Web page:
Mediums in the Pub

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Mediums in the Pub

The landlady of our local pub introduced me to two mediums recently. They said they were devout Christians as if that explained some oddity. They were on a mission. A woman had lost her son and wouldn’t be happy until she held his hand again.

“When did she lose him?” I asked.

“1750,” was the reply, “and she’s been searching for him since.”


The spirit woman said the pub was an ale house in the old days, and insisted her son might be at “The Farm” nearby. I pointed out the farm, and where the farm house was back then. I offered to take them but they’d another appointment and said they’d come back.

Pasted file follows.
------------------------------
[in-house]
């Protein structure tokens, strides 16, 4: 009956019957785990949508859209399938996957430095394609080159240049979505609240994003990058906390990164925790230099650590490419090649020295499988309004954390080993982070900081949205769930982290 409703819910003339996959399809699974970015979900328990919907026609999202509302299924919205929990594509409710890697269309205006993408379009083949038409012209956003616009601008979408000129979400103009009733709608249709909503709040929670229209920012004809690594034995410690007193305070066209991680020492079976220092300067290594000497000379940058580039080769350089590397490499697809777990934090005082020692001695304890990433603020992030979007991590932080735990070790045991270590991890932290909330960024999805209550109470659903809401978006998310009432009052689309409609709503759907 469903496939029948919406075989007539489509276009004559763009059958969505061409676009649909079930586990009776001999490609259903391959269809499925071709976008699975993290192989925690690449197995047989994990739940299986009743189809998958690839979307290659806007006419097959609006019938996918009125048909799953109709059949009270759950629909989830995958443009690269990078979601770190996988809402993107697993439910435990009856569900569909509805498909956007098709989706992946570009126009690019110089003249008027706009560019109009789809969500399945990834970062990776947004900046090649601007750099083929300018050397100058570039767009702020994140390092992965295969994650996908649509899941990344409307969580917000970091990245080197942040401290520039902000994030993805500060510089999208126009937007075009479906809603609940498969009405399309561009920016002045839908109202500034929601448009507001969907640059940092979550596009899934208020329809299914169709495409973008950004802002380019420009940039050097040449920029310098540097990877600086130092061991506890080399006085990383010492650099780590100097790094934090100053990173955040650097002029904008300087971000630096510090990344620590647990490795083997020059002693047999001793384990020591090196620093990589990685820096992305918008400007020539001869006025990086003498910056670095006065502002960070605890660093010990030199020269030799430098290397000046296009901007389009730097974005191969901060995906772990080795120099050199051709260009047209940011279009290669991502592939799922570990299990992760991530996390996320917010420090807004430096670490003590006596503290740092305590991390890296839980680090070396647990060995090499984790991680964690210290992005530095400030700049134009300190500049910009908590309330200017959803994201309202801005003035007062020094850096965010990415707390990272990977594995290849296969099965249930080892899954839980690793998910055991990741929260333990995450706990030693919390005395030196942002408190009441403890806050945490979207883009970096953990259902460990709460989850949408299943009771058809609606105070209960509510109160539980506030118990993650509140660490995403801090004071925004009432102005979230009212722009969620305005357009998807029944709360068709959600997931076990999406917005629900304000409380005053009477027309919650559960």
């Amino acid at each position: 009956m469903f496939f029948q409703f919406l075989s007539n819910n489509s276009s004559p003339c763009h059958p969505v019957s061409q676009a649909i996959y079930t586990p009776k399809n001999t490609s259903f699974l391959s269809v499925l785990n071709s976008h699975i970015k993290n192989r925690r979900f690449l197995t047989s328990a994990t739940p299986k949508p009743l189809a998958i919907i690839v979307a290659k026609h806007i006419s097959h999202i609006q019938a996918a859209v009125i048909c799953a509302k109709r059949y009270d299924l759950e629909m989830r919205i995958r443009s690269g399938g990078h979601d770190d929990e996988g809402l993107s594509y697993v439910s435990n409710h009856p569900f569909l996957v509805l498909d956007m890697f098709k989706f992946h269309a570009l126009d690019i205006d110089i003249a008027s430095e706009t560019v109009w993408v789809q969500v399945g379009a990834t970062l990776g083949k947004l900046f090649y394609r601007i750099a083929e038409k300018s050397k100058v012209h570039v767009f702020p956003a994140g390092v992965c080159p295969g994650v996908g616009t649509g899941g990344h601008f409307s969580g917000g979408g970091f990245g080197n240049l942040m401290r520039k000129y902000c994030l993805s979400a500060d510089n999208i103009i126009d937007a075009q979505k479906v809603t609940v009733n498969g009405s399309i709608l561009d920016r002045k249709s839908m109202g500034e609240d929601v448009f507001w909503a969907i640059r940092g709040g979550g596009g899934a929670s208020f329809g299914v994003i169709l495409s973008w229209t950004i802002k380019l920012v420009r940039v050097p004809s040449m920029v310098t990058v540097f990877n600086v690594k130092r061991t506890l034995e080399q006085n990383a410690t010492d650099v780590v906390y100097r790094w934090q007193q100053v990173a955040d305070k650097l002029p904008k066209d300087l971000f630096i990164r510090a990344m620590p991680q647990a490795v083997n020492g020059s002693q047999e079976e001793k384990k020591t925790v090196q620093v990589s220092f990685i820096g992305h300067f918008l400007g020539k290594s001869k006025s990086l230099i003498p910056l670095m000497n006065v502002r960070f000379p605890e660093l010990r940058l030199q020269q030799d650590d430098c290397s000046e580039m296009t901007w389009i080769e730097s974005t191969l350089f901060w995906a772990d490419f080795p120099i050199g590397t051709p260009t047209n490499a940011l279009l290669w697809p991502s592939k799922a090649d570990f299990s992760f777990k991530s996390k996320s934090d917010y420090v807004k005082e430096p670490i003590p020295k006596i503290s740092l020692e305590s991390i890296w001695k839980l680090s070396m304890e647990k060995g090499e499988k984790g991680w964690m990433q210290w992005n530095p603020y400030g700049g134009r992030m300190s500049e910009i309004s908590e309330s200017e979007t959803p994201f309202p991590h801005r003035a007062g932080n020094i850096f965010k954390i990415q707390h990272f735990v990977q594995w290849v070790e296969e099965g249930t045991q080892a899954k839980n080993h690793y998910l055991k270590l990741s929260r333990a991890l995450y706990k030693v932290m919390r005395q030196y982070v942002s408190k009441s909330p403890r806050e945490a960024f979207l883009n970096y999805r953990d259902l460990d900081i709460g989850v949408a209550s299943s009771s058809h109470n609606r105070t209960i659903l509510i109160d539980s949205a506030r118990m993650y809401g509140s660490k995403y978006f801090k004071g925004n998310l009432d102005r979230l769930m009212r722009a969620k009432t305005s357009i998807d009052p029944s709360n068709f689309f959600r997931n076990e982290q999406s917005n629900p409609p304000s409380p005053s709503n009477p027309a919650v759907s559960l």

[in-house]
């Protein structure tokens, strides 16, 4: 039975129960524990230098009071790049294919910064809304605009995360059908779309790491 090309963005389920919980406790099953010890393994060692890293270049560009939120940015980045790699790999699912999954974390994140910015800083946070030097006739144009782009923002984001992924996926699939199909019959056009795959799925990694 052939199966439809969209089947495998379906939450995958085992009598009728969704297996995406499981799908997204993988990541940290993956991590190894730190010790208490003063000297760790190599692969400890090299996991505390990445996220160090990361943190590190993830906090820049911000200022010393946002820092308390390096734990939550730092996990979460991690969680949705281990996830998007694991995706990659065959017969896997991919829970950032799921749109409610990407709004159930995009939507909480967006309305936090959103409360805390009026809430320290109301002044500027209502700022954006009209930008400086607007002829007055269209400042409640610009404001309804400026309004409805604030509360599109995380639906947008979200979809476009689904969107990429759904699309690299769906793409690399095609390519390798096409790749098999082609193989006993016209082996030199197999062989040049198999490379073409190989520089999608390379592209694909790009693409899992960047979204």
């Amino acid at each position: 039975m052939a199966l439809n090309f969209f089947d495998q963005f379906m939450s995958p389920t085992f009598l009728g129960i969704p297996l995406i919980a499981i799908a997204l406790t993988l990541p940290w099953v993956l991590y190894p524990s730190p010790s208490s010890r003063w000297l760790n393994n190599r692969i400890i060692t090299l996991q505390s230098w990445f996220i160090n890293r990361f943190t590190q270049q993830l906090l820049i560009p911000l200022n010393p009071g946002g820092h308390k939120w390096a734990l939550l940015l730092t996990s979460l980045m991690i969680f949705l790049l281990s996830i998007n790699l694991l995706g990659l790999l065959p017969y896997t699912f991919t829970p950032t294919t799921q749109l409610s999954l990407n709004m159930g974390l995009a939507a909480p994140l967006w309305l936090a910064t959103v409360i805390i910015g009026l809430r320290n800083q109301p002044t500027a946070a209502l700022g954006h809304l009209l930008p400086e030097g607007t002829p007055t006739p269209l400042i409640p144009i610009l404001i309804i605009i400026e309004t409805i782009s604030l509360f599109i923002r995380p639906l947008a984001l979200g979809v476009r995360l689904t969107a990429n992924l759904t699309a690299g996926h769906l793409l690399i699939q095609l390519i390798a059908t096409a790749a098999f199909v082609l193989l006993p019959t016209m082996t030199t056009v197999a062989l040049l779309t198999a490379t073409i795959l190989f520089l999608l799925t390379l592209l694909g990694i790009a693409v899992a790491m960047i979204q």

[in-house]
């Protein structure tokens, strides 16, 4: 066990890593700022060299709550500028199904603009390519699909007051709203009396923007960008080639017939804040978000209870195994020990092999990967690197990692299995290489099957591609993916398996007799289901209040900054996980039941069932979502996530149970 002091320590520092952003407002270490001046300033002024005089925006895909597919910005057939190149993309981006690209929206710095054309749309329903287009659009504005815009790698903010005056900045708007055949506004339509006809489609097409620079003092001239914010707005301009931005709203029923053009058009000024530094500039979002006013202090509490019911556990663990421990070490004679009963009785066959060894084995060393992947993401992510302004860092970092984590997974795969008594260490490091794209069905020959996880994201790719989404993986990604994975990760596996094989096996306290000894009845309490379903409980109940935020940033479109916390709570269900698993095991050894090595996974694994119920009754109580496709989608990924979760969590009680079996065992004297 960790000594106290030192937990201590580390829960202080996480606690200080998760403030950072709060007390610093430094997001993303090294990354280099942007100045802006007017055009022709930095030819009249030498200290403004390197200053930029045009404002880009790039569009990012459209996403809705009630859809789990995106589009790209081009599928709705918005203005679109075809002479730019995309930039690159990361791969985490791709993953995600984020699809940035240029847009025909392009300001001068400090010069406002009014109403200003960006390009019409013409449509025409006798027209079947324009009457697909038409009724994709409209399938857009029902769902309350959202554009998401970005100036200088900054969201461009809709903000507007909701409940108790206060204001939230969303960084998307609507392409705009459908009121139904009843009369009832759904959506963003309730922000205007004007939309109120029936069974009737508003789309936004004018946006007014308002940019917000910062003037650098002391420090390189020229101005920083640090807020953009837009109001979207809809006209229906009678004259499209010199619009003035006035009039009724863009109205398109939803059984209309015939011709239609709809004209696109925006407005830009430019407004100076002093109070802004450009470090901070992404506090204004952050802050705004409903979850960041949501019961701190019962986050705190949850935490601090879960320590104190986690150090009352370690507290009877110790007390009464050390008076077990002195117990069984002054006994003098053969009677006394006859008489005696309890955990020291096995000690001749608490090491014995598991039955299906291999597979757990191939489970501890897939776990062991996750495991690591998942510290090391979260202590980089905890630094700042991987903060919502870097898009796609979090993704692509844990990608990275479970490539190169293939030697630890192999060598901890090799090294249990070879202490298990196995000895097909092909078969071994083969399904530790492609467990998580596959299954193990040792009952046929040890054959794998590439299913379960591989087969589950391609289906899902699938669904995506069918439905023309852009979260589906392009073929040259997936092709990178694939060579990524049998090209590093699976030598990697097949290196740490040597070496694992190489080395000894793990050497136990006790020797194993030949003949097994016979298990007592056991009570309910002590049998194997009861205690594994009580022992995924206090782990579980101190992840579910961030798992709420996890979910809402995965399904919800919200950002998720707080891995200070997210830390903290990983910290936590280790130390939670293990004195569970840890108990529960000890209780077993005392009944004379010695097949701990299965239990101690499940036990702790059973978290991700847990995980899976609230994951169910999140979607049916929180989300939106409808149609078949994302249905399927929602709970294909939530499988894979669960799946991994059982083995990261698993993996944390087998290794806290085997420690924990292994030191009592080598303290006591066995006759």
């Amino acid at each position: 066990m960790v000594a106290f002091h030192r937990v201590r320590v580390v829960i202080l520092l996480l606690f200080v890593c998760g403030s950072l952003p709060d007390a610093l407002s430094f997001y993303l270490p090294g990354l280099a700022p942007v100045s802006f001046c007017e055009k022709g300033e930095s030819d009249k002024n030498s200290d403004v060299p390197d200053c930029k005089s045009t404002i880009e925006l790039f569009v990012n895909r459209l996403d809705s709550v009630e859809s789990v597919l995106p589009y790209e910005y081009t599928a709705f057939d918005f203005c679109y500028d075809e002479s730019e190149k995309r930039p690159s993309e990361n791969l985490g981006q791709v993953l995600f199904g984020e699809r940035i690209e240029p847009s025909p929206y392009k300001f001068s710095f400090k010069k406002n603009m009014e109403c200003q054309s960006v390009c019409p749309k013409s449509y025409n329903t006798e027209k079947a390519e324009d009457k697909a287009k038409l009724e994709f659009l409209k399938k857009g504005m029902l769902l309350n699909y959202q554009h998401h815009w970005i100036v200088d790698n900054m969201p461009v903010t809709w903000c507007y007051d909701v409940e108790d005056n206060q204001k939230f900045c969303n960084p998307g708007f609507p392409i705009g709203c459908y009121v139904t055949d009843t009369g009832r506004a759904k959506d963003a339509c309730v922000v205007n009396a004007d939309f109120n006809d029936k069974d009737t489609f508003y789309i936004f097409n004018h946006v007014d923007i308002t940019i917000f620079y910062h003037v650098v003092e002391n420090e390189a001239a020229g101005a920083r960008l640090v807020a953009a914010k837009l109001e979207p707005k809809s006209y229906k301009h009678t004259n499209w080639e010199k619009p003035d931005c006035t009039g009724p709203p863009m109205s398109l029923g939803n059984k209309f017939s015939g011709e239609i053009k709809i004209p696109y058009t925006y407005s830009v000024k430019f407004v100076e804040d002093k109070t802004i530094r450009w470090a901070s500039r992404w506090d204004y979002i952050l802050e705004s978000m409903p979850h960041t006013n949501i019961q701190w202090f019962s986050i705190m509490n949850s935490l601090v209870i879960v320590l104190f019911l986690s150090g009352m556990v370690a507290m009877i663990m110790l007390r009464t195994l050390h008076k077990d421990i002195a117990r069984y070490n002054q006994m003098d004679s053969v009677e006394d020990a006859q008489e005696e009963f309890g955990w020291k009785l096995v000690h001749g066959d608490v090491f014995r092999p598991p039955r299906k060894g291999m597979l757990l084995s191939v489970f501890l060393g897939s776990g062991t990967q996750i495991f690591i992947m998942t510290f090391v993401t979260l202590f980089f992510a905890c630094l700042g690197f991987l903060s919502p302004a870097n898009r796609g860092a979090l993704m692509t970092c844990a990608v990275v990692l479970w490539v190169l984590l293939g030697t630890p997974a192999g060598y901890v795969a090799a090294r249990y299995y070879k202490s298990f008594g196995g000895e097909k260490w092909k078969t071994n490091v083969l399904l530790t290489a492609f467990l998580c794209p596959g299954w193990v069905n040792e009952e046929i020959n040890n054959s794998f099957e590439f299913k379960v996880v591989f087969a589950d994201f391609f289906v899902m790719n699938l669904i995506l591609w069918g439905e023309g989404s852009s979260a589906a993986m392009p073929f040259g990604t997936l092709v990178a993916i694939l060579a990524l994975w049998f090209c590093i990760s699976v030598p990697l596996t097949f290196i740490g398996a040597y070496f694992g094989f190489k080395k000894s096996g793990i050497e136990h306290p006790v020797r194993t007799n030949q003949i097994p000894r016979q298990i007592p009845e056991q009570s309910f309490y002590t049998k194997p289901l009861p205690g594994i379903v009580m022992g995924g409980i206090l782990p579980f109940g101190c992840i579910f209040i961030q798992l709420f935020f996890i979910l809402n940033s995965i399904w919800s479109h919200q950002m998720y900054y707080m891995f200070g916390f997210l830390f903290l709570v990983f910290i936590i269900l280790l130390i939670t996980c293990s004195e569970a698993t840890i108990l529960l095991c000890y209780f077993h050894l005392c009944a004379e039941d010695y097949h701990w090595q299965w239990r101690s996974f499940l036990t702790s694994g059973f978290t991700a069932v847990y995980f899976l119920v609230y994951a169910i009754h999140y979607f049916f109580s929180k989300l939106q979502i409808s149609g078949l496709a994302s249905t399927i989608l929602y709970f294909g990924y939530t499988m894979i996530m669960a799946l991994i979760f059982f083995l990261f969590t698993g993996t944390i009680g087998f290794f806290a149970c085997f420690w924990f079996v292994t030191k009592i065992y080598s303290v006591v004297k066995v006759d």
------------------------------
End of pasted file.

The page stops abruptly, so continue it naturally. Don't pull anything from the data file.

To be honest, I’d difficulty dropping the exchange from my head. I’ve heard enough ghost stories in my time, and had several experiences that couldn’t be explained so I’m receptive to the idea of a spirit world.

The great poet, W. B. Yeats, was a medium and he put it well. He was standing by a bridge In Sligo one time. An old man hobbled along. They’d a conversation and Yeats asked him if he believed in leprechauns.

“Leprechauns, is it? Damn you, sir. What do you take me for, a fool!”

Yeats apologised profusely and they both watched the stream in silence. Then the old man said:

“But you never know now, do ye?”


Enjoy the chorus from The Stolen Child by Yeats:

Come away, O human child

To the waters and the wild

With a faery, hand in hand,

For the world’s more full of weeping

Than you can understand.


First published in Swindon Link